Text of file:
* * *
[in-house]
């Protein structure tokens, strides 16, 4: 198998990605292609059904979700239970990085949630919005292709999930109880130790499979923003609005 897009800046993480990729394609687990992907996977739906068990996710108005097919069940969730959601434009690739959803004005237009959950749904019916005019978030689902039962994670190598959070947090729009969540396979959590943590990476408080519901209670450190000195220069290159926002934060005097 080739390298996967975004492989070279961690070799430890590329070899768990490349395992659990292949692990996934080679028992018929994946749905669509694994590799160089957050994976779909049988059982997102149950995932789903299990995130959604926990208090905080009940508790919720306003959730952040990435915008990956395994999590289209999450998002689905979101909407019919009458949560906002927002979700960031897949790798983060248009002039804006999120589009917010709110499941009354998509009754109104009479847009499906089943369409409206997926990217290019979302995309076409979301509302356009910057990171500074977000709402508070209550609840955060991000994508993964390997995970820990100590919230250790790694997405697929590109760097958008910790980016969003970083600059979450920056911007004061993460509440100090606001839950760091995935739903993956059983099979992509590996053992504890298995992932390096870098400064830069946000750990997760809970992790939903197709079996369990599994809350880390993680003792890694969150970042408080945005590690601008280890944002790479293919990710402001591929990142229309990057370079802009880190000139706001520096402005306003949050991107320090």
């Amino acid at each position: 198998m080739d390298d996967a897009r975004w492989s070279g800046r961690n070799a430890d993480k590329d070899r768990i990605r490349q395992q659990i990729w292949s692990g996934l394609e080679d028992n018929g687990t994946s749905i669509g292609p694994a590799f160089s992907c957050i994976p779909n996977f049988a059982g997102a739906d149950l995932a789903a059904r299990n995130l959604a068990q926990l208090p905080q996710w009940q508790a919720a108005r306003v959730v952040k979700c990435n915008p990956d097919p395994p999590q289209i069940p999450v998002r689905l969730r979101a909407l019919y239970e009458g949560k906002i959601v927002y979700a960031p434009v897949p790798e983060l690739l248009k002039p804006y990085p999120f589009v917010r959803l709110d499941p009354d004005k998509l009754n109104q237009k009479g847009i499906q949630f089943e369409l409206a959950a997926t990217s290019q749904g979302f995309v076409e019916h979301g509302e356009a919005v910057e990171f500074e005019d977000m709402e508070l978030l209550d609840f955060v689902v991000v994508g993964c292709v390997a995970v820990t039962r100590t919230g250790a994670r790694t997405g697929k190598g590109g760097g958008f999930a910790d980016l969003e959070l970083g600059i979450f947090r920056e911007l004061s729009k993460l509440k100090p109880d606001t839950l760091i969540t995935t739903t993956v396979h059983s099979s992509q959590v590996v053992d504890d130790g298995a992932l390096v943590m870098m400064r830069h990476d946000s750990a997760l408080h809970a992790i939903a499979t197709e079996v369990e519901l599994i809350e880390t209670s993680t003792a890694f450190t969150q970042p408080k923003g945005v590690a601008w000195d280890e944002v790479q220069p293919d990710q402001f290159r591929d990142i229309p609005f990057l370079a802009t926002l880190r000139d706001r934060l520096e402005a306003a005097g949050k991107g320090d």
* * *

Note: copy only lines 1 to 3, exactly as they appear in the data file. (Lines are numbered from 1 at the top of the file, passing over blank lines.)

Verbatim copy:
[in-house]
């Protein structure tokens, strides 16, 4: 198998990605292609059904979700239970990085949630919005292709999930109880130790499979923003609005 897009800046993480990729394609687990992907996977739906068990996710108005097919069940969730959601434009690739959803004005237009959950749904019916005019978030689902039962994670190598959070947090729009969540396979959590943590990476408080519901209670450190000195220069290159926002934060005097 080739390298996967975004492989070279961690070799430890590329070899768990490349395992659990292949692990996934080679028992018929994946749905669509694994590799160089957050994976779909049988059982997102149950995932789903299990995130959604926990208090905080009940508790919720306003959730952040990435915008990956395994999590289209999450998002689905979101909407019919009458949560906002927002979700960031897949790798983060248009002039804006999120589009917010709110499941009354998509009754109104009479847009499906089943369409409206997926990217290019979302995309076409979301509302356009910057990171500074977000709402508070209550609840955060991000994508993964390997995970820990100590919230250790790694997405697929590109760097958008910790980016969003970083600059979450920056911007004061993460509440100090606001839950760091995935739903993956059983099979992509590996053992504890298995992932390096870098400064830069946000750990997760809970992790939903197709079996369990599994809350880390993680003792890694969150970042408080945005590690601008280890944002790479293919990710402001591929990142229309990057370079802009880190000139706001520096402005306003949050991107320090």
């Amino acid at each position: 198998m080739d390298d996967a897009r975004w492989s070279g800046r961690n070799a430890d993480k590329d070899r768990i990605r490349q395992q659990i990729w292949s692990g996934l394609e080679d028992n018929g687990t994946s749905i669509g292609p694994a590799f160089s992907c957050i994976p779909n996977f049988a059982g997102a739906d149950l995932a789903a059904r299990n995130l959604a068990q926990l208090p905080q996710w009940q508790a919720a108005r306003v959730v952040k979700c990435n915008p990956d097919p395994p999590q289209i069940p999450v998002r689905l969730r979101a909407l019919y239970e009458g949560k906002i959601v927002y979700a960031p434009v897949p790798e983060l690739l248009k002039p804006y990085p999120f589009v917010r959803l709110d499941p009354d004005k998509l009754n109104q237009k009479g847009i499906q949630f089943e369409l409206a959950a997926t990217s290019q749904g979302f995309v076409e019916h979301g509302e356009a919005v910057e990171f500074e005019d977000m709402e508070l978030l209550d609840f955060v689902v991000v994508g993964c292709v390997a995970v820990t039962r100590t919230g250790a994670r790694t997405g697929k190598g590109g760097g958008f999930a910790d980016l969003e959070l970083g600059i979450f947090r920056e911007l004061s729009k993460l509440k100090p109880d606001t839950l760091i969540t995935t739903t993956v396979h059983s099979s992509q959590v590996v053992d504890d130790g298995a992932l390096v943590m870098m400064r830069h990476d946000s750990a997760l408080h809970a992790i939903a499979t197709e079996v369990e519901l599994i809350e880390t209670s993680t003792a890694f450190t969150q970042p408080k923003g945005v590690a601008w000195d280890e944002v790479q220069p293919d990710q402001f290159r591929d990142i229309p609005f990057l370079a802009t926002l880190r000139d706001r934060l520096e402005a306003a005097g949050k991107g320090d």